Several people hung Gov. Andy Beshear in effigy. (Twitter/@ladd_sarah)

KY Gov. Andy Beshear condemns GOP hypocrisy over "radical militia group" and lynching effigy

Beshear said the protesters were "embraced and emboldened by elected leaders that rallied with them weeks before"



Roger Sollenberger
May 27, 2020 7:02PM (UTC)

During a rally protesting Kentucky's statewide economic restrictions on Sunday, anti-government protesters, working to the tune of Lee Greenwood's "God Bless the USA," strung up a stuffed dummy bearing a picture of the face of Democratic Governor Andy Beshear from a tree outside the governor's mansion.

The effigy was also fixed with a sign reading "Sic Semper Tyrannis" — Latin for "thus always to tyrants" — the phrase John Wilkes Booth allegedly yelled upon assassinating President Abraham Lincoln days after the South lost the Civil War.

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"Come out, Andy," the protesters chanted outside of the home where the governor and his family, including his two young children, live.

Officials from both parties immediately denounced the act as "hateful" and "vile," and at his daily press briefing on Tuesday Beshear called it "a celebration of assassination on our capitol grounds."

He placed the blame squarely on Republican lawmakers in his state, telling them, "You cannot fan the flames and then condemn the fire."

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The governor then took a dig at the Three-Percenters, the fringe anti-government, pro-Second Amendment militia who had members present at the hanging of the effigy. Terry Bush, the president of the Kentucky 3 Percenters group and the person who hoisted the effigy into the tree, was fired from his job on Tuesday for his role in the protest

"This small group — way less than 3% — is trying to bully everyone else into doing what they want us to do," he said.

"But they didn't get there alone," he continued. "They have been embraced and emboldened by elected leaders that rallied with them weeks before."

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Republican state lawmakers had joined a similar rally outside the mansion earlier that month, where they attacked Beshear in incendiary terms.

"Standing in front of a radical militia group, these elected officials claimed that people including me aren't Christian, and even told them that people wanted babies to be murdered," Beshear said, after pointing out the protesters had gathered "just a window pane away" from where his children play.

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"Those at the previous rally — those elected officials that embraced these individuals — they are in part responsible for what did happen," Beshear said. "And all elected officials can no longer actively seek the support and cater to these groups like we have seen."

President Donald Trump and allies have increasingly politicized the economic restrictions in an effort to turn public health precautions based on science into a national partisan debate. Right-wing special interest groups and GOP megadonors have organized and bankrolled this protest movement, which has ingested extremist groups around the country.

Democratic governors have been some of their most frequent targets, and Beshear is not the first to be threatened with assassination in effigy. Earlier this month protesters strung up a doll representing Michigan Governor Gretchen Whitmer on the steps of the capitol building in Lansing.

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"Right is right, and wrong is wrong, and you can't wait until something nasty and horrible happens to then claim it's wrong, while you've catered to the support of certain groups for votes or other reasons," Beshear said on Tuesday.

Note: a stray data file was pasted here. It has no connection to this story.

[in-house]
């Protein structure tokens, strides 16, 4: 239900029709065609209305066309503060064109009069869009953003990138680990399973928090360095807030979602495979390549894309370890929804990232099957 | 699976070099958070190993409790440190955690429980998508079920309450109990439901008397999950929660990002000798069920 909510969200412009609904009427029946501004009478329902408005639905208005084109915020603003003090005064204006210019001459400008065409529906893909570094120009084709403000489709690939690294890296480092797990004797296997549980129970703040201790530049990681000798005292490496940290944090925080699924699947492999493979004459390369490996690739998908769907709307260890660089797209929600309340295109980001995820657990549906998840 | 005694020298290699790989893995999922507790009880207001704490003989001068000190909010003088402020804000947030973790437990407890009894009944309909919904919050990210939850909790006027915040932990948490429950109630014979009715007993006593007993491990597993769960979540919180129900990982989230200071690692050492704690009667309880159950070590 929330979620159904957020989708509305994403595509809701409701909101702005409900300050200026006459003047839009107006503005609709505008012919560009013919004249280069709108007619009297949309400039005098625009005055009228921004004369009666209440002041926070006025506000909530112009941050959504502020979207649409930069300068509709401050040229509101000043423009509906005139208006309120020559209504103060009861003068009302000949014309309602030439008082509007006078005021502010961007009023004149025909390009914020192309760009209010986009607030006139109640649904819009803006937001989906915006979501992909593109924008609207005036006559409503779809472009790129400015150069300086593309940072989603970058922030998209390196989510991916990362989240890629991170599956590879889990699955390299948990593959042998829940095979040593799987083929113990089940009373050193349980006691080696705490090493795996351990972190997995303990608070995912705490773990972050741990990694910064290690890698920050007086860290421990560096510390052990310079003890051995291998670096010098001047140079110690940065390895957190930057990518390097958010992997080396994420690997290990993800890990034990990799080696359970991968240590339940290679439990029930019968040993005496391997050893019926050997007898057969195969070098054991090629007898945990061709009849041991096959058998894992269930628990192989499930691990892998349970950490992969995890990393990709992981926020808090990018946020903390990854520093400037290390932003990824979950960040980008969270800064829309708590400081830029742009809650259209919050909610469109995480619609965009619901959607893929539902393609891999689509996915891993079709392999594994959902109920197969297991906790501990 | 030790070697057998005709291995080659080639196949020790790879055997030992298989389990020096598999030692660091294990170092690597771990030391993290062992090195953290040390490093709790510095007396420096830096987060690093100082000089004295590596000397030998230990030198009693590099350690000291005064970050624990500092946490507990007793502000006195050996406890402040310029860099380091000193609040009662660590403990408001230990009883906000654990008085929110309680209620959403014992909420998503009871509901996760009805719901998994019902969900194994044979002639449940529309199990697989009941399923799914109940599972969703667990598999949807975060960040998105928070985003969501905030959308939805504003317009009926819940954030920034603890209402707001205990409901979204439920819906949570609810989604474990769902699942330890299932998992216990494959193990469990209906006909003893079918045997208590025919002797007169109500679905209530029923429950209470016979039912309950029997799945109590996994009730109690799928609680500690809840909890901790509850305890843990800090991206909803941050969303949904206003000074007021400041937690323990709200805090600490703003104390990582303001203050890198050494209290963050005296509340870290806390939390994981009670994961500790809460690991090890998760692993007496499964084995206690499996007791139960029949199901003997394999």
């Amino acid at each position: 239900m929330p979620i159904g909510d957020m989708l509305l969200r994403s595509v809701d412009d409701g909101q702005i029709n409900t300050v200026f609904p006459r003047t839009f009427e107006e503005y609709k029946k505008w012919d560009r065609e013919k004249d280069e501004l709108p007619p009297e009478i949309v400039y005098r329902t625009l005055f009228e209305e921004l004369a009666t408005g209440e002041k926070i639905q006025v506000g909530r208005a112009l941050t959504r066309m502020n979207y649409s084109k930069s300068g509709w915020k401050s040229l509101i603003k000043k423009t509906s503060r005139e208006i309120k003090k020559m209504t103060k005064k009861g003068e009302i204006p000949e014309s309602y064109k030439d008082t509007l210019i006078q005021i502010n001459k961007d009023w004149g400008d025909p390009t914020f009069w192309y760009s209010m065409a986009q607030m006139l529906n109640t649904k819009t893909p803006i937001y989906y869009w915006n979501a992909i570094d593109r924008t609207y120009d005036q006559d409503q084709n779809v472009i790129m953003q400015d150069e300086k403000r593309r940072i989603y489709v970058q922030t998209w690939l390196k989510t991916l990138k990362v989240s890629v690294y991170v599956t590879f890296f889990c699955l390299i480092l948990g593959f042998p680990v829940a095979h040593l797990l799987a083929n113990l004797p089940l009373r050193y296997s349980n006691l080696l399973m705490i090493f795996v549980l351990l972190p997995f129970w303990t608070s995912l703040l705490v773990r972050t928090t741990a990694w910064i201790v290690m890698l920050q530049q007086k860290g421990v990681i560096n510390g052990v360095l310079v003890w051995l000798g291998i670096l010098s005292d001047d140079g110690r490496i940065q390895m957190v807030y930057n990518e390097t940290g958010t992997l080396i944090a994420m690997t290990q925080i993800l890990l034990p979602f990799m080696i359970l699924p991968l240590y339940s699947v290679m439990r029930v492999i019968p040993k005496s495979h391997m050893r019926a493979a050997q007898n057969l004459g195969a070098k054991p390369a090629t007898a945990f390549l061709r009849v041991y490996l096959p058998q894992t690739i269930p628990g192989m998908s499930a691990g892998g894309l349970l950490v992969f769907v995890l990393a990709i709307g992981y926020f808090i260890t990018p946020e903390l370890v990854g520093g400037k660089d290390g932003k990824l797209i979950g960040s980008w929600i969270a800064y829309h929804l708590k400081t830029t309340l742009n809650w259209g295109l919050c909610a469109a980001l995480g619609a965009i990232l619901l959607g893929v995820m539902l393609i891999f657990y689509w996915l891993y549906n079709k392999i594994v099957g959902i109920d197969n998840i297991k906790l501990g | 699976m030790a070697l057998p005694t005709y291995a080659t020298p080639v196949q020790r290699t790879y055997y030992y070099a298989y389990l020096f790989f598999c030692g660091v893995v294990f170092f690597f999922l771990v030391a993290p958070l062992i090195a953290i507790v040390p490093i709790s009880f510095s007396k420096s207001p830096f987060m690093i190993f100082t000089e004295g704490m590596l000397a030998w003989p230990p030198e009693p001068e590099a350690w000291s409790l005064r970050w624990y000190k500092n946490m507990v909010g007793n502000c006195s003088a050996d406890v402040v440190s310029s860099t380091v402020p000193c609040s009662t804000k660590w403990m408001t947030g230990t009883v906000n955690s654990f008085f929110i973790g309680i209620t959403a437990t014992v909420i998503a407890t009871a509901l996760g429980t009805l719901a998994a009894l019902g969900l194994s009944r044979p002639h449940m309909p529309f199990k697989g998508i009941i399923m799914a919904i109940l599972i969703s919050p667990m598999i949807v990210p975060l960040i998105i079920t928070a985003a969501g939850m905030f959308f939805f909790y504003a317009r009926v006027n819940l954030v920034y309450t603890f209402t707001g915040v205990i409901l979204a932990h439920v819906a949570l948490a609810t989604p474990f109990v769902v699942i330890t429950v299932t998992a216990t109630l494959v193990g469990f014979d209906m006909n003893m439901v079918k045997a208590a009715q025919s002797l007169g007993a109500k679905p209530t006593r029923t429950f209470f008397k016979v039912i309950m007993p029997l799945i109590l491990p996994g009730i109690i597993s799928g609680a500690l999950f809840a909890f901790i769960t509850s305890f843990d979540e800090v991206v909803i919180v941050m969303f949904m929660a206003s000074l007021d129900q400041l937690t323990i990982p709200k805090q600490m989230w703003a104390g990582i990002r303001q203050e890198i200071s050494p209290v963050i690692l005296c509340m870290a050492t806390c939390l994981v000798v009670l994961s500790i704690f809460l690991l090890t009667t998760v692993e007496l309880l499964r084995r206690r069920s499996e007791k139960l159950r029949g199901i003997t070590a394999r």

"And you certainly can't write a column blaming the media and then claim it's because no one's playing baseball. That's wrong and that writer knows it and everybody else does too," he added, taking a shot at CNN contributor Scott Jennings.

Jennings had responded to the effigy with a column in the Louisville Courier Journal that boiled the event and other partisan divisiveness down to the country's current lack of a professional baseball season.

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"Baseball brought us back together after 9/11," wrote Jennings, a former Mitch McConnell campaign operative and career PR rep whose firm represented Nick Sandmann, the Covington Catholic High School student who later sued CNN and other media outlets for defamation over their coverage of an incident involving Sandmann following the March for Life in Washington, D.C. 

"Print whatever it takes to get these guys on the field!" Jennings wrote, defying Republican calls for fiscal austerity even amid the historic economic collapse. "We've spent $2.4 trillion on coronavirus relief so far. How much do we need to get major and minor league baseball going right now? Whatever the number is would be well worth it."

Later in the press conference, Beshear alluded to the dark history of lynching in his state, where at least 186 African Americans were hanged between the Civil War and 1934.

"Let's not ignore that the hanging was intended to send a message to others," he said. "One of intolerance and one of hate. I could never understand the depths of pain that this symbol causes to many of my fellow Kentuckians, but I can condemn it outright as wrong as vile and as evil."

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"So where does that leave us?" Beshear asked. "I will not be afraid, I will not be bullied, and I will not back down — not to them and not to anybody else."

"If our unity scares a couple of people, our unity is special and we're going to continue to do the right things with it," he said.


Roger Sollenberger

Roger Sollenberger is a staff writer at Salon.

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